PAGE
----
In your submission, it says “Antarctic Resolution is a transnational and multidisciplinary collective effort curated by Giulia Foscari / UNLESS with the ambition of raising awareness on the pivotal importance of the Antarctic in the global ecosystem, to mobilize the general public to speak-up for Antarctica and advocate for Antarctic Resolutions.” Referring to the part of mobilizing the general public and advocate for Antarctic Resolutions – what are steps and measurements taken towards this goal, how can this goal be successful?
Giulia Foscari: Indeed Antarctic Resolution was conceived with the twofold ambition to create a high-resolution image of the our seventh continent, and to mobilise planetary citizens to advocate-for and demand Antarctic resolutions on the governance of what is unquestionably a Global Commons that should be managed equitably in the interest of society as a whole. Whilst the first was possible thanks to the unwavering commitment of 150 leading world Antarctic experts who collaborated closely with UNLESS to produce the first encyclopaedic publication on the Antarctic, it is not as straightforward to define what are the best strategies to activate the general public to engage with a far-away land seemingly unrelated to them.
Our first attempt towards this goal is the campaign we recently launched in Berlin on occasion of the Antarctic Treaty Consultative Meeting – the yearly conference in which member states to the Treaty (of which only 29 have voting power) meet, along with selected Observers and Experts, to take all decisions pertaining the future of the territory below of the 60th parallel South. Entitled “Speak Up For Antarctica Now” the campaign took over the streets of the German capital calling upon Berliners and passers-by to create a constituency for our only continent without indigenous population and to speak-up in support of three mayor resolutions to promote: an immediate permanent ban of hydrocarbon extraction in Antarctica; the commitment to build international stations in the continent, as opposed to the current proliferation of mostly un-efficient national outposts; and the establishment of three Marine Protected Areas in the Southern Ocean, the largest carbon-sink of Planet Earth.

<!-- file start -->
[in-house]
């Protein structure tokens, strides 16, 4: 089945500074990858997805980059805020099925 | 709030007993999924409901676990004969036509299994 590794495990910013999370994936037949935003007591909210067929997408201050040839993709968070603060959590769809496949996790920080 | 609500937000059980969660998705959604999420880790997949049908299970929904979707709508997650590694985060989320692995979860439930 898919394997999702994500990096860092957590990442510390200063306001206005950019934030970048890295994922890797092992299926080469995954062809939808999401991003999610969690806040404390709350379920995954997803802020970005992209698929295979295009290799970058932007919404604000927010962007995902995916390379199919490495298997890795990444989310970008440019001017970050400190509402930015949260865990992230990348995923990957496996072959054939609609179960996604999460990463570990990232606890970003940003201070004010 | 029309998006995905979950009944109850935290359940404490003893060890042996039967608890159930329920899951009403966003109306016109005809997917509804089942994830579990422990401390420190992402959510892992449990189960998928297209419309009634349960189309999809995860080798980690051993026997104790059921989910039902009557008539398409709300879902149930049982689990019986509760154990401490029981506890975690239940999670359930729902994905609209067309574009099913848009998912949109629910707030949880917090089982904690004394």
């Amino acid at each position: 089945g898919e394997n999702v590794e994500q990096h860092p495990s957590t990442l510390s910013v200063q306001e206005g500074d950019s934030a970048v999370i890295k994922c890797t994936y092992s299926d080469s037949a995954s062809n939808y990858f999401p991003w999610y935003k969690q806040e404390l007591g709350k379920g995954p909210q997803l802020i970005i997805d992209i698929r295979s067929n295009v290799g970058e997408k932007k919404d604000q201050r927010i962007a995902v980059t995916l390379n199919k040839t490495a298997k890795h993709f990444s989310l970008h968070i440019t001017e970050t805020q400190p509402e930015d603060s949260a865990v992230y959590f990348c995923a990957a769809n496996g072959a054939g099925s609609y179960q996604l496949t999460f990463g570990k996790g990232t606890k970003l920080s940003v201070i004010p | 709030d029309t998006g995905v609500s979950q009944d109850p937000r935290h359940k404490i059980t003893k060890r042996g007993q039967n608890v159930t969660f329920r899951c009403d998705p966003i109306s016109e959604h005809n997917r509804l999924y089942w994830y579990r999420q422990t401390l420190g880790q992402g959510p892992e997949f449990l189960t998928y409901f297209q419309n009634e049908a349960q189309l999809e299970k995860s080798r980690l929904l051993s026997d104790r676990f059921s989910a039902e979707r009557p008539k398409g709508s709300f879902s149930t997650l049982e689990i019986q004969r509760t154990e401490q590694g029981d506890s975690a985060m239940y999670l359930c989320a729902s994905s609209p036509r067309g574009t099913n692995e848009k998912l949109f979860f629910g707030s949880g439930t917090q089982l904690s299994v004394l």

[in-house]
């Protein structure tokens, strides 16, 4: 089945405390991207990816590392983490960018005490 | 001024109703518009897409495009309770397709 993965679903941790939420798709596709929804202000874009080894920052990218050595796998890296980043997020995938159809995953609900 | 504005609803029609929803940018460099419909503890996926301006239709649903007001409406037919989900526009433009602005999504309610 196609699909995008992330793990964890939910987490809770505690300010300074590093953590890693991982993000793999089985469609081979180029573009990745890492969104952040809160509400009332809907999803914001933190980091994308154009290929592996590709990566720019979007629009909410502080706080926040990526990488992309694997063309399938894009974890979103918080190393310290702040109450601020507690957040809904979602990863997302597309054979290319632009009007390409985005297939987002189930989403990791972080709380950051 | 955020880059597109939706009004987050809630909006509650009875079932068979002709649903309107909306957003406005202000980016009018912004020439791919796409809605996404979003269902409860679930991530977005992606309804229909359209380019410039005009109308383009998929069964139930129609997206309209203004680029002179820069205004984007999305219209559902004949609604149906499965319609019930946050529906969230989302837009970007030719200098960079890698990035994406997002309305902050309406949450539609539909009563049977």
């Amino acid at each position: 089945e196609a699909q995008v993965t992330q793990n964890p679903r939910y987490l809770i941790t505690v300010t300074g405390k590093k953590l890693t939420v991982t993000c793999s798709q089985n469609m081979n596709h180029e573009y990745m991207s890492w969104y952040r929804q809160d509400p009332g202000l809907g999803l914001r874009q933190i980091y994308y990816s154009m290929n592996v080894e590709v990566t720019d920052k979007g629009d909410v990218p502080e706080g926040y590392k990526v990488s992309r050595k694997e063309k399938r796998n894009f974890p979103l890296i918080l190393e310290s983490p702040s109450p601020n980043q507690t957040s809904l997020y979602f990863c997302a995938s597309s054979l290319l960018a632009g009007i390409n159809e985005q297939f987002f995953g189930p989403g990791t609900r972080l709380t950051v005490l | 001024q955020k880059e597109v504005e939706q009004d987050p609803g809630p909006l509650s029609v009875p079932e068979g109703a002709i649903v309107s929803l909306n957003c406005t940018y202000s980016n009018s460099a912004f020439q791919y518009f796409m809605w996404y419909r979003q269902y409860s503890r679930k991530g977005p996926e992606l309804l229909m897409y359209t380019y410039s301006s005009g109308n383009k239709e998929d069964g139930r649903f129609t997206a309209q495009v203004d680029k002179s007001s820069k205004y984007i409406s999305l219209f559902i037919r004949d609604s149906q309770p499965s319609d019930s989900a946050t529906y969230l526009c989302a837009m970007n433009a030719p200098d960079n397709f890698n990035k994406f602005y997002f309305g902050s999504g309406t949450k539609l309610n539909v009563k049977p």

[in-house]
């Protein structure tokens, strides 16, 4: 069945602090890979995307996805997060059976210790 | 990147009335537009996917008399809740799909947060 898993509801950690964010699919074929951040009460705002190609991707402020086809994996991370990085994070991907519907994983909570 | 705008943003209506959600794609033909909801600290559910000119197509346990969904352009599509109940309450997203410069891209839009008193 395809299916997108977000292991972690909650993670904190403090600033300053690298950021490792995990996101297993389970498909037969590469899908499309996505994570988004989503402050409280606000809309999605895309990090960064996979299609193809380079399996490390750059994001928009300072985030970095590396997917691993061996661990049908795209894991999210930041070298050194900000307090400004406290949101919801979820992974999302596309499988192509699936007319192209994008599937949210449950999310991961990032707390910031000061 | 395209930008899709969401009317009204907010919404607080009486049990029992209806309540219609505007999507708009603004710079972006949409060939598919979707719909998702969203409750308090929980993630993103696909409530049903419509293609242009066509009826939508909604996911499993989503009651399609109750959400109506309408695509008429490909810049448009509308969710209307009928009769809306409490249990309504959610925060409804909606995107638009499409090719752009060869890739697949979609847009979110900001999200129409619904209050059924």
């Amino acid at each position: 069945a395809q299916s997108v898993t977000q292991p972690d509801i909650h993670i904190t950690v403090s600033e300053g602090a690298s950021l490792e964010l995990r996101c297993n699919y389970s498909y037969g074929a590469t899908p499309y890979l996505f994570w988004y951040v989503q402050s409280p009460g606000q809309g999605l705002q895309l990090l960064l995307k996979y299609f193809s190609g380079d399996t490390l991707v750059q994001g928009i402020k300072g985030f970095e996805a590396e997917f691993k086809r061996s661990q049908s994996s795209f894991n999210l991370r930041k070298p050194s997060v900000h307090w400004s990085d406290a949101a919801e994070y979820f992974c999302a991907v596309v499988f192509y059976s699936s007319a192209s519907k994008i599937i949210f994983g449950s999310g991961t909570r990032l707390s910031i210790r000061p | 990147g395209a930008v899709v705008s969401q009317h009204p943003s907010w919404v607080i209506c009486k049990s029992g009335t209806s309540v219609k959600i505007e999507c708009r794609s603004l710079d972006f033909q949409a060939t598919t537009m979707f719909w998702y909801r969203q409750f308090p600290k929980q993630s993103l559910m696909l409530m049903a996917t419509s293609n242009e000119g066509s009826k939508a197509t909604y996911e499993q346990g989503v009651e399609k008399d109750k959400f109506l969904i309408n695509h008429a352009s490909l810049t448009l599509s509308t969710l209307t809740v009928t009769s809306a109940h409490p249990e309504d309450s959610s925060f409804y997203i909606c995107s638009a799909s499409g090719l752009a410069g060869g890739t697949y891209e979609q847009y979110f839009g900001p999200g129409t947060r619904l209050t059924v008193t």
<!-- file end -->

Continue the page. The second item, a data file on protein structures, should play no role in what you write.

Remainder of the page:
I am not certain on what is a “successful” strategy to ensure that these arguments resonate within the geopolitical high-diplomacy arena and ultimately lead to actual change in policies and governance, but I would assume that one will need to operate both at a global scale – launching a movement powerful enough to put pressure on the decision making bodies – and within the geopolitical realm – to construct, with the necessary patience and determination, strategic alliances within member states of the Antarctic Treaty in defence of intergenerational justice.
What’s the meaning of winning a prize like STARTS prize to you and the project, how does it help Antarctic Resolution?
Giulia Foscari: We are deeply honoured to have been awarded the STRATS prize. We are great believers in the power of artistic production to catalyse global action, disseminate scientific knowledge and accelerate the process of data democratisation, which are at the heart of the STARTS initiative.